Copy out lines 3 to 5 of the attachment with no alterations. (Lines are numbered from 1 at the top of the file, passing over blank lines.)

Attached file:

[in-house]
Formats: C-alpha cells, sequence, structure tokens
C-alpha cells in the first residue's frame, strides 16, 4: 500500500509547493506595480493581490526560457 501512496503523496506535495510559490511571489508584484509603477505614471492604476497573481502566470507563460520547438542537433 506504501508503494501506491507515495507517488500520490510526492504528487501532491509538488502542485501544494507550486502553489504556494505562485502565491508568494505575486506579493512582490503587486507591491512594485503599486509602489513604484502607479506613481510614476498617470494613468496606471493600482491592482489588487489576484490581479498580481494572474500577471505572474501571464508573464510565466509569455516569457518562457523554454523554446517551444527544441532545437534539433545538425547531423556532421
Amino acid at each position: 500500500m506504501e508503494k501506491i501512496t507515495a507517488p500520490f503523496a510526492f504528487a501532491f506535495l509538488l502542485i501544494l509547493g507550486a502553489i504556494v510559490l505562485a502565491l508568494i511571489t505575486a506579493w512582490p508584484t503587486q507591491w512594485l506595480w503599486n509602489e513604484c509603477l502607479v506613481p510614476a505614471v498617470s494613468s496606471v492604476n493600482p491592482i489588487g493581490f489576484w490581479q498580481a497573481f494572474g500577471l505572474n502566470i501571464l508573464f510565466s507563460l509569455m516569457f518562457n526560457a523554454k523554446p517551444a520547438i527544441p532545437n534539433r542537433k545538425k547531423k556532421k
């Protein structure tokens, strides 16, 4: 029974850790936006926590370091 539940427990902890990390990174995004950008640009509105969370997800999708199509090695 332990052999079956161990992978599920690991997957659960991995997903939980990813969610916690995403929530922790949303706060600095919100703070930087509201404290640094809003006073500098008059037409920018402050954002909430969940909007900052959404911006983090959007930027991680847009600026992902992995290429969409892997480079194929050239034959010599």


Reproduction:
C-alpha cells in the first residue's frame, strides 16, 4: 500500500509547493506595480493581490526560457 501512496503523496506535495510559490511571489508584484509603477505614471492604476497573481502566470507563460520547438542537433 506504501508503494501506491507515495507517488500520490510526492504528487501532491509538488502542485501544494507550486502553489504556494505562485502565491508568494505575486506579493512582490503587486507591491512594485503599486509602489513604484502607479506613481510614476498617470494613468496606471493600482491592482489588487489576484490581479498580481494572474500577471505572474501571464508573464510565466509569455516569457518562457523554454523554446517551444527544441532545437534539433545538425547531423556532421
Amino acid at each position: 500500500m506504501e508503494k501506491i501512496t507515495a507517488p500520490f503523496a510526492f504528487a501532491f506535495l509538488l502542485i501544494l509547493g507550486a502553489i504556494v510559490l505562485a502565491l508568494i511571489t505575486a506579493w512582490p508584484t503587486q507591491w512594485l506595480w503599486n509602489e513604484c509603477l502607479v506613481p510614476a505614471v498617470s494613468s496606471v492604476n493600482p491592482i489588487g493581490f489576484w490581479q498580481a497573481f494572474g500577471l505572474n502566470i501571464l508573464f510565466s507563460l509569455m516569457f518562457n526560457a523554454k523554446p517551444a520547438i527544441p532545437n534539433r542537433k545538425k547531423k556532421k
């Protein structure tokens, strides 16, 4: 029974850790936006926590370091 539940427990902890990390990174995004950008640009509105969370997800999708199509090695 332990052999079956161990992978599920690991997957659960991995997903939980990813969610916690995403929530922790949303706060600095919100703070930087509201404290640094809003006073500098008059037409920018402050954002909430969940909007900052959404911006983090959007930027991680847009600026992902992995290429969409892997480079194929050239034959010599």